Allen S. Maller

A Tu B’shvat tree’s philosophy of life story

On a material level trees are about tenacity; and long term duties and perspectives. On a spiritual level trees are visible aspects of the spiritual lessons from the Tree of Life Torah. The following story provides a good insight into much larger spiritual issues in our lives.

A Tu B’Shavat Tree of Life Story

My husband’s grandmother, Mary, had always been an agriculture artist. She took such painstaking joy in her beautiful gardens, and each component of her yard vividly illustrated her passion for plants. When she and Grandpa moved from one part of southern California to another, she viewed her new garden as a new adventure and immediately went to work.

However, there was one fruit tree in the middle of the yard that refused to bear fruit despite Grandma’s nurturing. As a voracious reader, she studied all she could on fruit trees in an attempt to find some hint to encourage her fruit tree to blossom.

She spoke to the tree, sang to the tree, reasoned with this tree — all to no avail.

Finally, she contacted the California Department of Agriculture and asked to speak to a manager.

She explained her challenges to the man on the other end of the phone, took notes on his every word, and determined that she would adhere to his advice. After reciting a long list of hints, all of which she had
already done, he made a dramatic suggestion.

He told her to hit the base of the tree with a broomstick “to stimulate its roots”.

Concerned about what the neighbors might think of a woman in her seventies beating a tree, Grandma looked both ways before taking the end of a broom to the stubborn fruit tree. She knew that the vibrations would indeed find their way down to the atrophied root system and invigorate the tree, but she doubted that fruit would be the result of such an unorthodox approach.

To her shock and amazement, the next spring the tree bore much fruit.

Her grandchildren enjoyed the product of the tree for years to come, and each year the fruit was more plentiful and healthy. We would often laugh together at how silly this beautiful elderly woman must have looked to anyone watching as she hit the defenseless tree. The story will always serve as a great source of joy for our family.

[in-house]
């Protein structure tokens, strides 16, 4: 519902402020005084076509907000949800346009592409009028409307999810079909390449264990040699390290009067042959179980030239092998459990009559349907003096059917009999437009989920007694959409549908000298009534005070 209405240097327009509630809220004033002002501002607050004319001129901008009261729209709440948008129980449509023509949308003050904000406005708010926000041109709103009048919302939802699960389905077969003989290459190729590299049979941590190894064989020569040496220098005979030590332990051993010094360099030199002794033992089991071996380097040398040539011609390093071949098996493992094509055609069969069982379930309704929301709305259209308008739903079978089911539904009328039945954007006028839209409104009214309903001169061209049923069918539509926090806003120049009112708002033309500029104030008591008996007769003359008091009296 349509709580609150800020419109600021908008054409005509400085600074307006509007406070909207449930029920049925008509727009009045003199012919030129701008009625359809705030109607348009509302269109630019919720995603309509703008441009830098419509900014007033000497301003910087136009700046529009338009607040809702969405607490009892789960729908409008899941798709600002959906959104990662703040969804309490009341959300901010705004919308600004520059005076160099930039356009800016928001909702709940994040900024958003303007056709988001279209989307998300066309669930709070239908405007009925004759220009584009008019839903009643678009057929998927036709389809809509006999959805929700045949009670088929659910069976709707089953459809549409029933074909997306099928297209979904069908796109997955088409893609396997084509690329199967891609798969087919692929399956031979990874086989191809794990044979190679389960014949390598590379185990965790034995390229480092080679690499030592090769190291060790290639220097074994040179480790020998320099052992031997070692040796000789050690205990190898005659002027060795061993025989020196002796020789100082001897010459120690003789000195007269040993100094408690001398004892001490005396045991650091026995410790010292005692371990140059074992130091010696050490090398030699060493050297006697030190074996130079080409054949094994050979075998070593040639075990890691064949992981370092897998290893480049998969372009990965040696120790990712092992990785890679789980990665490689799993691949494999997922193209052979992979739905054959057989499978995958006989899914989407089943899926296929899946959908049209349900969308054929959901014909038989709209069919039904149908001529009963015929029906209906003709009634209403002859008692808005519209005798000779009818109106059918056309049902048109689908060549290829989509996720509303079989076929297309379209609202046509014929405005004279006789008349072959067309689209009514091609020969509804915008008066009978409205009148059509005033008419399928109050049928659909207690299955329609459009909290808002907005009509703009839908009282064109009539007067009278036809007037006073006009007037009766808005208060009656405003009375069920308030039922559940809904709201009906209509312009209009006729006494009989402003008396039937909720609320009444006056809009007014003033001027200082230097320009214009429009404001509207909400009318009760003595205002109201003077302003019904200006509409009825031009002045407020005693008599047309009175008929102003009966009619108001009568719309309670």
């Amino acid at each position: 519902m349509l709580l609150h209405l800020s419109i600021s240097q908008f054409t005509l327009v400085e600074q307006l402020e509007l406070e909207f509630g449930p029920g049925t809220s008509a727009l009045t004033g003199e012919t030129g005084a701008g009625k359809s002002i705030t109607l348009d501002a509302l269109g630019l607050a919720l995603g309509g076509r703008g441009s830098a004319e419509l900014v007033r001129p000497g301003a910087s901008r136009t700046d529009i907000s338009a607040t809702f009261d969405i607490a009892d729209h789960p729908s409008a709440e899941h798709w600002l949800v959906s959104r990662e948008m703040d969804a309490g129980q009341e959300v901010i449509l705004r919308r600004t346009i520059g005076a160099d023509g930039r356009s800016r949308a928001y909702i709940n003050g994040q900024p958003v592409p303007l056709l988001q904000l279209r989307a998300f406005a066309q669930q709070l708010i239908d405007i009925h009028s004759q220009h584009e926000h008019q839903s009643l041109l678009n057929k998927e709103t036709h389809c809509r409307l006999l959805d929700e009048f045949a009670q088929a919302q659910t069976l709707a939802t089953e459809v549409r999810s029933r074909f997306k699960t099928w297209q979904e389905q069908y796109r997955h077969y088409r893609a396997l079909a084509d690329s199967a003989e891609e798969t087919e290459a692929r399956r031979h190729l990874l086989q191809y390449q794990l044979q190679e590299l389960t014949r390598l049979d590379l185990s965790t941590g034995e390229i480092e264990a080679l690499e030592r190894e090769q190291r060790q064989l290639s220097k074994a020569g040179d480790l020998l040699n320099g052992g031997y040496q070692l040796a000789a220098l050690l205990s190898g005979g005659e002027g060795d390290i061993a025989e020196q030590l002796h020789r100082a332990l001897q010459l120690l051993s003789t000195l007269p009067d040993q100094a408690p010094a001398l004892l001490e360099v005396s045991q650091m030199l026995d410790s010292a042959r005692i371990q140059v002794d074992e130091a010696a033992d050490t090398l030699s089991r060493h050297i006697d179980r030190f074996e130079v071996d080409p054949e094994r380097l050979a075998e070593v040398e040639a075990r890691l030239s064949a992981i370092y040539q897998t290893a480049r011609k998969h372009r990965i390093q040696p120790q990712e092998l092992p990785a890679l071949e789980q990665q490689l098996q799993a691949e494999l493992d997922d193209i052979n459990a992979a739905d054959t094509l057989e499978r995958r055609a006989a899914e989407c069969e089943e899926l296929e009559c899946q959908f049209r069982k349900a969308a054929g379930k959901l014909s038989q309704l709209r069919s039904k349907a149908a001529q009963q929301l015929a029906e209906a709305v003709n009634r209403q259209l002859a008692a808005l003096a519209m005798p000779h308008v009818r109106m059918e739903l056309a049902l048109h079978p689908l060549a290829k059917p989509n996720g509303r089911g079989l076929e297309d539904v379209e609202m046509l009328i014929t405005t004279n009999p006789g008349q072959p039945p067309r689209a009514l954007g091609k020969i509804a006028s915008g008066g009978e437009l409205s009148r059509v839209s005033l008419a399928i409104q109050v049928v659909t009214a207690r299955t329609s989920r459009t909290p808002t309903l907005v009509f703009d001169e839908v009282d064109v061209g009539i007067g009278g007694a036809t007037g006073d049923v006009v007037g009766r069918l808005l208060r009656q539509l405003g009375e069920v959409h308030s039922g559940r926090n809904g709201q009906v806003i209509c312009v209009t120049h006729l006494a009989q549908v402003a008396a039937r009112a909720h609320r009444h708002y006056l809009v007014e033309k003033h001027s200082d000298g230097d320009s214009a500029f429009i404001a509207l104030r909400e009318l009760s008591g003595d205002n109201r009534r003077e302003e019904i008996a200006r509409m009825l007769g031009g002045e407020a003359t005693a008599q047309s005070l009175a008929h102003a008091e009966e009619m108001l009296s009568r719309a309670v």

A few months before her death, when I was going through an especially difficult time, I called Grandma for advice. We reminisced about the “tree story” and she reminded me that it was the times of adversity for
the tree that allowed its greatest strength and value to come to fruition.

She lovingly reflected that my roots were being stimulated by the personal trials I was facing, and that I would be a more fruitful ‘tree’ because of them.

She was not only an amazing gardener, she was a wise grandma.

This Story Originally Ran as Heroic Stories #173: September 8, 2000 by Amberly Neese Joyce Schowalter California, USA

About the Author
Rabbi Allen S. Maller has published over 850 articles on Jewish values in over a dozen Christian, Jewish, and Muslim magazines and web sites. Rabbi Maller is the author of "Tikunay Nefashot," a spiritually meaningful High Holy Day Machzor, two books of children's short stories, and a popular account of Jewish Mysticism entitled, "God, Sex and Kabbalah." His most recent books are "Judaism and Islam as Synergistic Monotheisms' and "Which Religion Is Right For You?: A 21st Century Kuzari" both available on Amazon.
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